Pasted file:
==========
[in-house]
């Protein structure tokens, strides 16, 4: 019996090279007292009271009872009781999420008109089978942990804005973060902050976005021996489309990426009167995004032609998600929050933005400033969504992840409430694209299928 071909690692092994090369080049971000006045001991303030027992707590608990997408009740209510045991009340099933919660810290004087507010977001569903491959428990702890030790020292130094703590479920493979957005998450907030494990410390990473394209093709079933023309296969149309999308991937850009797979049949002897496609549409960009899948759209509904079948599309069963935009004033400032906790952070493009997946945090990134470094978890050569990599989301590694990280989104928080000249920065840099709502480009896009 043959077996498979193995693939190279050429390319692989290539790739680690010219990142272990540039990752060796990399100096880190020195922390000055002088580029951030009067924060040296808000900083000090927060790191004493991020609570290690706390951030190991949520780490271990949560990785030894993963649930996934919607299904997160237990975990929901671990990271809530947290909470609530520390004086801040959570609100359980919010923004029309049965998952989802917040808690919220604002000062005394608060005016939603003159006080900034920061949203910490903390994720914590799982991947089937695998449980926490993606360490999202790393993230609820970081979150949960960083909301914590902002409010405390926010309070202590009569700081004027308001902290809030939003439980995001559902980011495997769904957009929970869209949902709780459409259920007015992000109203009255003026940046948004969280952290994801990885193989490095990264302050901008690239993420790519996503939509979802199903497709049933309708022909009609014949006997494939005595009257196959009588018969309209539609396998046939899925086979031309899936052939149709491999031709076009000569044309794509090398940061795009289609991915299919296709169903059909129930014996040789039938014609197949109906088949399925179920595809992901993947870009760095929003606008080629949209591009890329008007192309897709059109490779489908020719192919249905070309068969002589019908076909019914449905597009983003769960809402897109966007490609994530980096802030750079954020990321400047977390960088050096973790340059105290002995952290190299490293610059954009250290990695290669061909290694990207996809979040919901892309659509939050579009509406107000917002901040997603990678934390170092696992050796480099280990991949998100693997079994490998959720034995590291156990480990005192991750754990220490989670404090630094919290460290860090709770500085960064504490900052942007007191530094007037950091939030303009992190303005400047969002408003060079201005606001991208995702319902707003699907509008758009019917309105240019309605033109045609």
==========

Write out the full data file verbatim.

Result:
[in-house]
């Protein structure tokens, strides 16, 4: 019996090279007292009271009872009781999420008109089978942990804005973060902050976005021996489309990426009167995004032609998600929050933005400033969504992840409430694209299928 071909690692092994090369080049971000006045001991303030027992707590608990997408009740209510045991009340099933919660810290004087507010977001569903491959428990702890030790020292130094703590479920493979957005998450907030494990410390990473394209093709079933023309296969149309999308991937850009797979049949002897496609549409960009899948759209509904079948599309069963935009004033400032906790952070493009997946945090990134470094978890050569990599989301590694990280989104928080000249920065840099709502480009896009 043959077996498979193995693939190279050429390319692989290539790739680690010219990142272990540039990752060796990399100096880190020195922390000055002088580029951030009067924060040296808000900083000090927060790191004493991020609570290690706390951030190991949520780490271990949560990785030894993963649930996934919607299904997160237990975990929901671990990271809530947290909470609530520390004086801040959570609100359980919010923004029309049965998952989802917040808690919220604002000062005394608060005016939603003159006080900034920061949203910490903390994720914590799982991947089937695998449980926490993606360490999202790393993230609820970081979150949960960083909301914590902002409010405390926010309070202590009569700081004027308001902290809030939003439980995001559902980011495997769904957009929970869209949902709780459409259920007015992000109203009255003026940046948004969280952290994801990885193989490095990264302050901008690239993420790519996503939509979802199903497709049933309708022909009609014949006997494939005595009257196959009588018969309209539609396998046939899925086979031309899936052939149709491999031709076009000569044309794509090398940061795009289609991915299919296709169903059909129930014996040789039938014609197949109906088949399925179920595809992901993947870009760095929003606008080629949209591009890329008007192309897709059109490779489908020719192919249905070309068969002589019908076909019914449905597009983003769960809402897109966007490609994530980096802030750079954020990321400047977390960088050096973790340059105290002995952290190299490293610059954009250290990695290669061909290694990207996809979040919901892309659509939050579009509406107000917002901040997603990678934390170092696992050796480099280990991949998100693997079994490998959720034995590291156990480990005192991750754990220490989670404090630094919290460290860090709770500085960064504490900052942007007191530094007037950091939030303009992190303005400047969002408003060079201005606001991208995702319902707003699907509008758009019917309105240019309605033109045609």